On the other hand, the lifecycle is the brand’s viewpoint. It’s a sequential progression, like a sales funnel, that cycles through stages like acquisition and conversion. This active process is managed by lifecycle marketers, aiming to enhance customer value and retention.
Lifecycle orientation is much more about a customer’s status with the company. These designations, like ‘high propensity active customer’ or ‘churn customer,’ aren’t terms customers apply to themselves, but they still hold importance.
Certainly, the terms ‘customer journey’ and ‘lifecycle’ are often used interchangeably, which can be confusing. However, it’s worth noting that you can’t fully grasp one without understanding the other. Despite their interconnectedness, they possess distinct characteristics.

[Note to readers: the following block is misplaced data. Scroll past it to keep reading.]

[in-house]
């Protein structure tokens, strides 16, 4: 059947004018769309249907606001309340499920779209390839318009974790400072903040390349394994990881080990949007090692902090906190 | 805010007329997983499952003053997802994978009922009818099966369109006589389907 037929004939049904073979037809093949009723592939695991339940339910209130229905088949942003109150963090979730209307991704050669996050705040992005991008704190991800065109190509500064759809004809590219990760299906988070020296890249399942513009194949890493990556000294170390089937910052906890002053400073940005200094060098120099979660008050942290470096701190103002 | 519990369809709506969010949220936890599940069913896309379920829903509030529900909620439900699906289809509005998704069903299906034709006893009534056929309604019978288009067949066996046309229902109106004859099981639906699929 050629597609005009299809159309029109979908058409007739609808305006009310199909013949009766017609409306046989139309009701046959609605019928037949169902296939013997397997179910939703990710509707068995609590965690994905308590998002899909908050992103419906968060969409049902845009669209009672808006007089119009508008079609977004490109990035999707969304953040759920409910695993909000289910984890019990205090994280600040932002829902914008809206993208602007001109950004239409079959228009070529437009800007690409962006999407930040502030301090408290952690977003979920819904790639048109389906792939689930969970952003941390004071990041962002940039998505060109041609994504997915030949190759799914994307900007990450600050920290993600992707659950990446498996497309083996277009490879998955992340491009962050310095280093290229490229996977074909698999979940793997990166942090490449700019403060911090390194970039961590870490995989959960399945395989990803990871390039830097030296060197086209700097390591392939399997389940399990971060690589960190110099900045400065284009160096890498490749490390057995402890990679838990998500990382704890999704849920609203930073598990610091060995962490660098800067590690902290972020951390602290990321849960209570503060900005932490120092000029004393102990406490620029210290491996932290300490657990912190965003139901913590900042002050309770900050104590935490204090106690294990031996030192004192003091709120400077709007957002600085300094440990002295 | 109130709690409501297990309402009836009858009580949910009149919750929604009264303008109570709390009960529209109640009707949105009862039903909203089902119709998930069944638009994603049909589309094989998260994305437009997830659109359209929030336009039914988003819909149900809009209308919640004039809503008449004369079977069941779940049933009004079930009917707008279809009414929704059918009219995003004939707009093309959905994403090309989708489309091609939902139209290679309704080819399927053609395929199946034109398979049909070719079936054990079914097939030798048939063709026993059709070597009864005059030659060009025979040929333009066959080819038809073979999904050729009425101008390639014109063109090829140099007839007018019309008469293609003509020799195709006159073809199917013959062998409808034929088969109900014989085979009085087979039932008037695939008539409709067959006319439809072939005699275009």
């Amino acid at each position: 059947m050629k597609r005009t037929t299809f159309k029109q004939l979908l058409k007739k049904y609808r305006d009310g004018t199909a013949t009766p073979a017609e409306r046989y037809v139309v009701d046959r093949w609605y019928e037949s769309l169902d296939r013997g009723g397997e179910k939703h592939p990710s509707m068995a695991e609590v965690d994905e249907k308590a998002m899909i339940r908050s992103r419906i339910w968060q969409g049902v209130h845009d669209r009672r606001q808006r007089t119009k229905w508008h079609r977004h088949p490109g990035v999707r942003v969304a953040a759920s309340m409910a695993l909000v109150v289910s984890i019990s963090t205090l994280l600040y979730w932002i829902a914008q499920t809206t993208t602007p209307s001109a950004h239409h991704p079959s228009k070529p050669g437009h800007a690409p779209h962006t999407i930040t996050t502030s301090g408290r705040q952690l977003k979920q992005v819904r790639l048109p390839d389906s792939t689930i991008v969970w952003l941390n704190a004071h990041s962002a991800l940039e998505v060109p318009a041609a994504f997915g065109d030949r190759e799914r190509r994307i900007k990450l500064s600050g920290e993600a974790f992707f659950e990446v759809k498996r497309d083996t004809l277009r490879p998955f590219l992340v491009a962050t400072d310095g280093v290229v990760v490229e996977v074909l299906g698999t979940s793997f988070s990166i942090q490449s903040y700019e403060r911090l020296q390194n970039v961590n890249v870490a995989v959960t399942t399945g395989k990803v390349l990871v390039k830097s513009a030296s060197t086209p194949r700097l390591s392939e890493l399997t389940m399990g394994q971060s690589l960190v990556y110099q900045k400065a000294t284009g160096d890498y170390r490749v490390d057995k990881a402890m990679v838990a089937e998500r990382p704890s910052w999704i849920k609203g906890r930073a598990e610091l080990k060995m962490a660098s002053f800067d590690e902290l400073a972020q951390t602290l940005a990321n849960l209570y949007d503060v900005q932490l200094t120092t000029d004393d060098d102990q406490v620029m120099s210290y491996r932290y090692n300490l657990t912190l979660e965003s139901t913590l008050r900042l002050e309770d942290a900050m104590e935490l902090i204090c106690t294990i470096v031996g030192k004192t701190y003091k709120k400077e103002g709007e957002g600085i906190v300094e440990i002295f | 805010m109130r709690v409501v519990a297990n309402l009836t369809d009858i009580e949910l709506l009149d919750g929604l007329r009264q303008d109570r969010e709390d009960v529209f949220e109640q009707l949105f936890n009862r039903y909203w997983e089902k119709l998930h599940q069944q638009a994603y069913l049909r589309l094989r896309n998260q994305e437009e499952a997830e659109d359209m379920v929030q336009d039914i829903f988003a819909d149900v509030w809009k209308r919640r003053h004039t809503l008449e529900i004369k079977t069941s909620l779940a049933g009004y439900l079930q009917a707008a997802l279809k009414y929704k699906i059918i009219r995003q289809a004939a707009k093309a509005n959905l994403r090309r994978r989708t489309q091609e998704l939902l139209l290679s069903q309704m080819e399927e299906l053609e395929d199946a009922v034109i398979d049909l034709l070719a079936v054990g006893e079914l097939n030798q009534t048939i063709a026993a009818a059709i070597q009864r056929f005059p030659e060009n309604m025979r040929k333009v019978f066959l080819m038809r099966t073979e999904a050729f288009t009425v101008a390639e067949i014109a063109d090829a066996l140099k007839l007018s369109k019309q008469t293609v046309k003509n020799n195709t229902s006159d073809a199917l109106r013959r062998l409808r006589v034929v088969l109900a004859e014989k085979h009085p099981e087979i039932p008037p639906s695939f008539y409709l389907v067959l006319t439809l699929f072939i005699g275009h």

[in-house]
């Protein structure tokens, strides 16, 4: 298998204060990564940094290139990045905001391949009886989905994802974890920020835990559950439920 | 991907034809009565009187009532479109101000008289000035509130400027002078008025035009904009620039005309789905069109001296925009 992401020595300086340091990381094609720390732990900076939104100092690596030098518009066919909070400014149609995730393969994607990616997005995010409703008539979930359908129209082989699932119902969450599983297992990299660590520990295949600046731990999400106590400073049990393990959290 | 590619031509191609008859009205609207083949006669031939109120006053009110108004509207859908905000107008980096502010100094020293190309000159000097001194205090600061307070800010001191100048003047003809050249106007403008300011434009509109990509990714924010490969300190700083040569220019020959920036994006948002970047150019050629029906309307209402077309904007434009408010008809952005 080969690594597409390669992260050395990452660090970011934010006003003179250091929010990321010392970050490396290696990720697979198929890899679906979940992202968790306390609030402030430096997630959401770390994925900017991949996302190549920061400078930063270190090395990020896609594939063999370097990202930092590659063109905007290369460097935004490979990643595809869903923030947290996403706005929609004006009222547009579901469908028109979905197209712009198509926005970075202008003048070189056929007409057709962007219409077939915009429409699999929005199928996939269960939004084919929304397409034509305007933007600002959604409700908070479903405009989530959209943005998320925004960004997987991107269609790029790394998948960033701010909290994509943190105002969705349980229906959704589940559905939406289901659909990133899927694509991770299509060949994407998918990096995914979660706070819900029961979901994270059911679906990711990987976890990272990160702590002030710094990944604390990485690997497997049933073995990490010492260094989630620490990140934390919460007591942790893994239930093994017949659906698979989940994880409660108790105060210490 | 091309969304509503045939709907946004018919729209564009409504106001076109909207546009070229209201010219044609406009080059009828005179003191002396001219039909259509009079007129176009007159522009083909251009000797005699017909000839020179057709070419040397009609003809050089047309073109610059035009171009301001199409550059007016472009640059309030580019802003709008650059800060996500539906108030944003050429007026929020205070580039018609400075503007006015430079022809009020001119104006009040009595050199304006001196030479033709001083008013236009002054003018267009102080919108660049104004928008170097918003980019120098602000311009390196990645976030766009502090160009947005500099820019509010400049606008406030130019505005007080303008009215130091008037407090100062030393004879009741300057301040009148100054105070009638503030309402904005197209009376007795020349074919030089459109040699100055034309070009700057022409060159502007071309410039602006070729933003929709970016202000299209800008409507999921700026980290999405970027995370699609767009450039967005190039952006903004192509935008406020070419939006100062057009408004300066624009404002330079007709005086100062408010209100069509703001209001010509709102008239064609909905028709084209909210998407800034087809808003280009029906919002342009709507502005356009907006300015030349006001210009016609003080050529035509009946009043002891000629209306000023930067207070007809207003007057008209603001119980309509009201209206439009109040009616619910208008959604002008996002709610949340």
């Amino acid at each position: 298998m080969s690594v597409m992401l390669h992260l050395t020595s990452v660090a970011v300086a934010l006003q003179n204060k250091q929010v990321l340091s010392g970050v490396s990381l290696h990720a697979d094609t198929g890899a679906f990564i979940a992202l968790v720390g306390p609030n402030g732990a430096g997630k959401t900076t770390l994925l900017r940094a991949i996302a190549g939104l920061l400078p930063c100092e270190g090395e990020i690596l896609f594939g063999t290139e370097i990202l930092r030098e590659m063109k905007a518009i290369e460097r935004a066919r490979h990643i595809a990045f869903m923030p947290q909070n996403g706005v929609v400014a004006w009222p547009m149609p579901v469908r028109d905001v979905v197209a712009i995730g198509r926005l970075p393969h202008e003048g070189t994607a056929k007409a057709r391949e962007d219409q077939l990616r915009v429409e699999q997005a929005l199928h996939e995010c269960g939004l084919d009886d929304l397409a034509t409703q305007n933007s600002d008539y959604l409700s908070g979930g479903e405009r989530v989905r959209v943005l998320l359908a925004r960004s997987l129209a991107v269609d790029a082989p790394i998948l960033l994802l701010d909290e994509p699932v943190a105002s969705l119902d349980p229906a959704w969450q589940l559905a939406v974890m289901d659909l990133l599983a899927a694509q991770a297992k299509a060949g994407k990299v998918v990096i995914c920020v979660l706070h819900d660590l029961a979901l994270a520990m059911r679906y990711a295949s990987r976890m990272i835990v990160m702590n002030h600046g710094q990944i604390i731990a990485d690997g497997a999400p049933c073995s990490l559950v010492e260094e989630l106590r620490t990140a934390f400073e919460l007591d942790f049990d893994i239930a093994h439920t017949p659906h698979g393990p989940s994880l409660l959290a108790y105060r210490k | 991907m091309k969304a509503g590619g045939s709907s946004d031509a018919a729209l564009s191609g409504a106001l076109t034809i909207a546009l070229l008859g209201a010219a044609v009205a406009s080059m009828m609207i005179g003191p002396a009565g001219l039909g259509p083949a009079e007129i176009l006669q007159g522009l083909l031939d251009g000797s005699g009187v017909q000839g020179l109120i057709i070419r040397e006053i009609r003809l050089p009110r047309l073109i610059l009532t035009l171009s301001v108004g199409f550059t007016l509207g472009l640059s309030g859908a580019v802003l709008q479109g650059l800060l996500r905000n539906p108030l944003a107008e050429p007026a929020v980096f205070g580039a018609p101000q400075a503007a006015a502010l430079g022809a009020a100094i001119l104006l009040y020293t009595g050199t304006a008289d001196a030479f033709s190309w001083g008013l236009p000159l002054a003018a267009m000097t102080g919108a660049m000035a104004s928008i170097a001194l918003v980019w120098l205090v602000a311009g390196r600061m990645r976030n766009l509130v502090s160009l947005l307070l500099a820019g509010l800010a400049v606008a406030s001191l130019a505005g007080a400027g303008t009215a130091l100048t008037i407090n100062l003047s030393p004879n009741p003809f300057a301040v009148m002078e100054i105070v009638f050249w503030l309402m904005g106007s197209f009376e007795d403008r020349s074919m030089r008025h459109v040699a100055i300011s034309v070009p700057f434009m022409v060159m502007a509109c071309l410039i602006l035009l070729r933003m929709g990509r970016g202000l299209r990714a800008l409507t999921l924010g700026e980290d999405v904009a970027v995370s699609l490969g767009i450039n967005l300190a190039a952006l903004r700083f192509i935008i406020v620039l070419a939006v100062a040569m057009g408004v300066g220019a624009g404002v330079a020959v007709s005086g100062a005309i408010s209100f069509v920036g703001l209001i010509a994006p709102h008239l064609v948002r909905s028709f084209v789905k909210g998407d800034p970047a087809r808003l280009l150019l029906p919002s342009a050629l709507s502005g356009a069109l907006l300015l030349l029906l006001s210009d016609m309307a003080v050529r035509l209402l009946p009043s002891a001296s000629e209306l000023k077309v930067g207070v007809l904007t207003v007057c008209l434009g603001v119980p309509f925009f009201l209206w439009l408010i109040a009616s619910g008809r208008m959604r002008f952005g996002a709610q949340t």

Q: How do you align common goals with stakeholders?
When I think of stakeholders, I envision two primary facets. First, there are stakeholders who may be making requests or those with whom you’re collaborating on campaigns. Lifecycle marketing involves supporting teams that require channel expertise and assistance.
The most effective way to align on a shared goal is to define impact in the same manner. Challenges arise when different teams define impact differently. For instance, one team might focus on driving product adoption for a specific product, while another has a revenue target. Harmonizing these perspectives can be challenging during the intake process and when prioritizing tasks.